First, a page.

In September, the U.S. Environmental Protection Agency released a five-year plan that outlines the agency’s priorities in its efforts to protect human health and the environment. The (FY) 2011-15 Strategic Plan, submitted to the U.S. Congress and the Office of Management and Budget, is highlighted by five strategic goals, and five “cross-cutting” strategies for business.
According to EPA, the plan “responds to the increasing degree of environmental awareness and the challenges that lie ahead. We have created a streamlined, executive-level plan that sets the agency’s direction, advances the administrator’s (Lisa Jackson) priorities, and will be used routinely by the agency’s senior leadership as a management tool.”
The agency also acknowledged that its plan cannot be implemented without diffiulty. “We know that we will face unanticipated challenges and opportunities that will affect our ability to achieve our objectives and the specific measurable results that we have described.”
Strategic Goal #1:
Taking Action on Climate Change and Improving Air Quality
Several objectives are set forth in the first goal, including addressing climate change, improving air quality, working to restore the ozone layer, and reduce unnecessary exposure to radiation.
Improving air quality, indoors and outdoors, is an EPA priority in the plan. To address the more familiar, outdoor air-quality issues, the EPA is working on a strategy to reduce toxic air pollution from stationary sources by targeting priority categories of sources; reducing pollution in communities; using a more cost-effective “sector-based” approach; and providing tools to help communities and other stakeholders participate in rulemaking. As part of this strategy, the agency indicated it will take advantage of an overlap of certain air toxins and criteria pollutant rules, and coordinate the development and implementation of Maximum Achievable Control Technology (MACT) and New Source Performance Standards (NSPS) “where it makes sense.” This coordination of MACT standard development for specific source categories with other rulemaking efforts may reduce “substantially” the resources needed to develop standards, according to EPA. It also may provide more certainty and lower costs for the industry, simplify implementation for state, local, and tribal agencies, and enhance cost-effective regulatory approaches.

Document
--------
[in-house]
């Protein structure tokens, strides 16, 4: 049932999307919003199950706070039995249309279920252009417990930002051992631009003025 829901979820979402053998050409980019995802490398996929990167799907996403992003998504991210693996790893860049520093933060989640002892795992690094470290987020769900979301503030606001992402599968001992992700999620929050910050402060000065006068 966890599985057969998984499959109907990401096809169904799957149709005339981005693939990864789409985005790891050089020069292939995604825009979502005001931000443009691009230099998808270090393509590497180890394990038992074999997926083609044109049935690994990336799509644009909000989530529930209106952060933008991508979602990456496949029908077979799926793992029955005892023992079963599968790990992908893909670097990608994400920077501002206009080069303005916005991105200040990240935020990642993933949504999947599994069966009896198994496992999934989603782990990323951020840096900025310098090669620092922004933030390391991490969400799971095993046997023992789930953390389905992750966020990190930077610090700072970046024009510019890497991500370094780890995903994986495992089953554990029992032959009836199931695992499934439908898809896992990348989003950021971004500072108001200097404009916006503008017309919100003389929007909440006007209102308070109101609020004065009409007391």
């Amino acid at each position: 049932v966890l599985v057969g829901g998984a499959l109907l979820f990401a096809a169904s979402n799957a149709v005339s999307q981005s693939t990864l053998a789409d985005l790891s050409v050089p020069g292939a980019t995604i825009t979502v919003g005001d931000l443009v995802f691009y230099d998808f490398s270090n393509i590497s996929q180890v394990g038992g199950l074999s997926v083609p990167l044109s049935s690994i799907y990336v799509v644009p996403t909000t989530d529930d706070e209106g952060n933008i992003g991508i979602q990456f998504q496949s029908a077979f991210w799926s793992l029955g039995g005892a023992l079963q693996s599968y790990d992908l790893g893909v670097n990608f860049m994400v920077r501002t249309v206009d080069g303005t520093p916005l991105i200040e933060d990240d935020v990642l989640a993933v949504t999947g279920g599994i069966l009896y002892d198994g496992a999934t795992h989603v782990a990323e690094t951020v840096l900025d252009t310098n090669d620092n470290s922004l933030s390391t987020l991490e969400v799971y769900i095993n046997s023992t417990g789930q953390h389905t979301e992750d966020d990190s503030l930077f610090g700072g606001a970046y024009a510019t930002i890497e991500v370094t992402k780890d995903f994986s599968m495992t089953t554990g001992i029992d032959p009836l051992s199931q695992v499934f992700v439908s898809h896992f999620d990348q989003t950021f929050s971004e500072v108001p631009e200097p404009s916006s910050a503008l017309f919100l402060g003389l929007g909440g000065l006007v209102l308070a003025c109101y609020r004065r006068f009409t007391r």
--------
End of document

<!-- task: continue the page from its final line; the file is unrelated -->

Also, EPA set forth its strategic goals for reducing pollutants and regional haze: